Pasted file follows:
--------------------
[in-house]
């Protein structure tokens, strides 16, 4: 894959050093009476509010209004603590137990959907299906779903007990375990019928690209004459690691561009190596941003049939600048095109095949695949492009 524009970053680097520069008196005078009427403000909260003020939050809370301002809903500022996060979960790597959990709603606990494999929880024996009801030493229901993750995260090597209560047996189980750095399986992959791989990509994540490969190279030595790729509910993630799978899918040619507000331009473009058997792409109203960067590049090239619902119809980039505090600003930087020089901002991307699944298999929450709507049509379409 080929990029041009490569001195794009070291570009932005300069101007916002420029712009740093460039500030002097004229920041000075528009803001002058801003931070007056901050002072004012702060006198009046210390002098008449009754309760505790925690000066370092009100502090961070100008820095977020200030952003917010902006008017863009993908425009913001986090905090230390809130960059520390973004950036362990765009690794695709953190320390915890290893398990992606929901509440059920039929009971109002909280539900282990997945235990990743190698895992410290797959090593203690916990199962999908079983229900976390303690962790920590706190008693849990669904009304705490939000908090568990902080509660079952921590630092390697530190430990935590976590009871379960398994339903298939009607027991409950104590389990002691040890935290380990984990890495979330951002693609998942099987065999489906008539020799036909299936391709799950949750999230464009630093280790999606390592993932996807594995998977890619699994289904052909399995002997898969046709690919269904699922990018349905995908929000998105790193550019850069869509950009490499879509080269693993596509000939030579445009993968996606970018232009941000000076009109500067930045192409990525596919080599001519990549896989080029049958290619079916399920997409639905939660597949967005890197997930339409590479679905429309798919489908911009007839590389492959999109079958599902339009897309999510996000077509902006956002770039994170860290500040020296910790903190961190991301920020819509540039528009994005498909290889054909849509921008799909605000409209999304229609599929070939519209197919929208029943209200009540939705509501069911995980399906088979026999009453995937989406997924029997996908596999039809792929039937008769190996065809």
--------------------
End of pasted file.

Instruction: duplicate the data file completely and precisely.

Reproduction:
[in-house]
């Protein structure tokens, strides 16, 4: 894959050093009476509010209004603590137990959907299906779903007990375990019928690209004459690691561009190596941003049939600048095109095949695949492009 524009970053680097520069008196005078009427403000909260003020939050809370301002809903500022996060979960790597959990709603606990494999929880024996009801030493229901993750995260090597209560047996189980750095399986992959791989990509994540490969190279030595790729509910993630799978899918040619507000331009473009058997792409109203960067590049090239619902119809980039505090600003930087020089901002991307699944298999929450709507049509379409 080929990029041009490569001195794009070291570009932005300069101007916002420029712009740093460039500030002097004229920041000075528009803001002058801003931070007056901050002072004012702060006198009046210390002098008449009754309760505790925690000066370092009100502090961070100008820095977020200030952003917010902006008017863009993908425009913001986090905090230390809130960059520390973004950036362990765009690794695709953190320390915890290893398990992606929901509440059920039929009971109002909280539900282990997945235990990743190698895992410290797959090593203690916990199962999908079983229900976390303690962790920590706190008693849990669904009304705490939000908090568990902080509660079952921590630092390697530190430990935590976590009871379960398994339903298939009607027991409950104590389990002691040890935290380990984990890495979330951002693609998942099987065999489906008539020799036909299936391709799950949750999230464009630093280790999606390592993932996807594995998977890619699994289904052909399995002997898969046709690919269904699922990018349905995908929000998105790193550019850069869509950009490499879509080269693993596509000939030579445009993968996606970018232009941000000076009109500067930045192409990525596919080599001519990549896989080029049958290619079916399920997409639905939660597949967005890197997930339409590479679905429309798919489908911009007839590389492959999109079958599902339009897309999510996000077509902006956002770039994170860290500040020296910790903190961190991301920020819509540039528009994005498909290889054909849509921008799909605000409209999304229609599929070939519209197919929208029943209200009540939705509501069911995980399906088979026999009453995937989406997924029997996908596999039809792929039937008769190996065809």